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View Diary: A New Iraq Situation You Haven't Seen Before (184 comments)

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  •  Actually, This is Pretty Common... (none)
    In a lot of developing countries, drugs which are legal but normally require a prescription are available without any such controls.  Either prescriptions aren't required, or the rules are enforced in such a lax manner that anyone can bribe a pharmacist for an extra dollar or two.

    I remember when I was a student at the American University in Cairo (during the first Gulf War), we used to buy generic antibiotics (ampicillin mainly) for the recurring stomach bugs we kept getting.  I don't know what the law is there, but when the pharmacist would ask about a "prescription," that was just a way of saying "another two dollars, please, because you're American."

    There was one American student that semester who, after discovering this, developed a pretty serious Valium habit...

    But anyway, I've experienced this is many places (I travel a decent amount in the developing world for my job).  The last time I was in Nepal, three months ago, I needed to get some Cipro for a bad intestinal bug, and without prompting, the pharmacist asked if I'd like some 'benzos' to help kill my jetlag...  (turned it down, btw.)

    •  Mexico (none)
      Last time I was in Mexico, one day we swung by the pharmacy and loaded up on some tasty meds.  It was great fun for a day, but knowing my personality I'd be a total junky if such pharmacies existed in MI.  But then the libertarian in me says, it's my right to be a junky if I like.  As in the example you gave, a person is always free to refuse drugs.

      Abusing antibiotics is a different matter.  Antibiotics are a societal drug, in other words, abuse of an antibiotic by one person can affect society as a whole.  The reason is that unnecessary and improper use of antibiotics selects for bacteria resistant to the particular antibiotic being used in a gradual process.  Sometimes the bacteria infect several people before a fully resistant strain evolves, and then this resistant strain is free to move through the population.  So in this sense, abusing antibiotics is far worse than enjoying a few Valium, because there is a risk of selecting for resistant bacteria that will inflict suffering upon the entire population.  At this point, the antibiotic loses its effectiveness and a new one must be developed to replace it.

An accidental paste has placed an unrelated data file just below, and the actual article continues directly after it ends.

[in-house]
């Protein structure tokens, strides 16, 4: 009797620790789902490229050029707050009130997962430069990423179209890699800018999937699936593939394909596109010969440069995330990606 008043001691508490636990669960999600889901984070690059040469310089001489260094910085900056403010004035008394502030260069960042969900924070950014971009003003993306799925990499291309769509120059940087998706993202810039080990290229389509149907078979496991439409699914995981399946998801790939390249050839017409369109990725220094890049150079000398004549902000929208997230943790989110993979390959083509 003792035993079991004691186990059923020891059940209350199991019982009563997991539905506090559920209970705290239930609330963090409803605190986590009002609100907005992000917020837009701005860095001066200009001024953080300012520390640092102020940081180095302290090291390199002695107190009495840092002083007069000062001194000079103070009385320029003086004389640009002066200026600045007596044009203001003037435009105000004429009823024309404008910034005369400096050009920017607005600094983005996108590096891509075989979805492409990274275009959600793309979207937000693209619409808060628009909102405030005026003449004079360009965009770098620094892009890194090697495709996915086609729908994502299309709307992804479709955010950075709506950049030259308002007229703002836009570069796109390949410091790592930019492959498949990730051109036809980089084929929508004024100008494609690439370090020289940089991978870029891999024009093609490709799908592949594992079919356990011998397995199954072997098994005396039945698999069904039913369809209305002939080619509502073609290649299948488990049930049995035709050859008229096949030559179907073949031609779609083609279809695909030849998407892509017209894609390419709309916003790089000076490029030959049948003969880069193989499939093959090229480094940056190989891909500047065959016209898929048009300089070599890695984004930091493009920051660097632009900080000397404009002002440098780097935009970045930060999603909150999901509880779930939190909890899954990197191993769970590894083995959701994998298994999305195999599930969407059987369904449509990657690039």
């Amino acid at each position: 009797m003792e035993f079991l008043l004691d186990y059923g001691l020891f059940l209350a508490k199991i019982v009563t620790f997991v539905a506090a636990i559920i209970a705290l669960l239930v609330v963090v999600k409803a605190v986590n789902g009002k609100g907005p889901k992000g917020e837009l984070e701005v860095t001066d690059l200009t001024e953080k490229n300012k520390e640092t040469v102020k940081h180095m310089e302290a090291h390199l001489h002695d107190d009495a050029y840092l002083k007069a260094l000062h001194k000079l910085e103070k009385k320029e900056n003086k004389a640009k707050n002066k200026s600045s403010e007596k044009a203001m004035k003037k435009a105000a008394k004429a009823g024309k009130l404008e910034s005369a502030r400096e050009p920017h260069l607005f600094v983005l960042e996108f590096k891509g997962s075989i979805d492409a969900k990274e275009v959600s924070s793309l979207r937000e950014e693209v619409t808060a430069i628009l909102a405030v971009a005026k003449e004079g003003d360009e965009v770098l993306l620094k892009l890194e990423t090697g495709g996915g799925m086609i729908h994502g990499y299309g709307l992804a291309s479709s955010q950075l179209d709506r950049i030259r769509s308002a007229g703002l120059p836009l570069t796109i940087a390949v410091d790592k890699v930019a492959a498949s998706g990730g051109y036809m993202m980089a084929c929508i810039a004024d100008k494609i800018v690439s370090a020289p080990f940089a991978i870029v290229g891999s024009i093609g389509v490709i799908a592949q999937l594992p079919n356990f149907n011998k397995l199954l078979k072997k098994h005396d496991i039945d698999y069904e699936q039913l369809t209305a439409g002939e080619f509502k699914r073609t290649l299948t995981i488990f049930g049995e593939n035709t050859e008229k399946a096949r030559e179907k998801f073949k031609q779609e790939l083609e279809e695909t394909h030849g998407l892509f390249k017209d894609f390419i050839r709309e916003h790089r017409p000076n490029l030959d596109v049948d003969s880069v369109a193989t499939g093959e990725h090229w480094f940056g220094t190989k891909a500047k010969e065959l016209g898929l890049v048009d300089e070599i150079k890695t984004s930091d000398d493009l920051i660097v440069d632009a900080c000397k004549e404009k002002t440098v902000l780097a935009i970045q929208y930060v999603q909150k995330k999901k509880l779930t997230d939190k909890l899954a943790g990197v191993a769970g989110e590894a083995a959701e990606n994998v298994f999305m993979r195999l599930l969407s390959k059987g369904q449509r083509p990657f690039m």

The solution is to only take antibiotics for bacterial infections, and then to take them for the entire treatment time (usually 10 days).  It's not always possible to tell what the nature of an infection is without a time-consuming lab culture, so doctors often pass out antibiotics for all sorts of viral infections, just to be safe (or sometimes to appease patients).  But to just take antibiotics anytime one gets sick is irresponsible and puts all of society at risk.

      "Revolutionary debris litters the floor of Wall Street." -Kurt Cobain, Diaries

      by Subterranean on Thu Oct 07, 2004 at 01:48:43 PM PDT

      [ Parent ]

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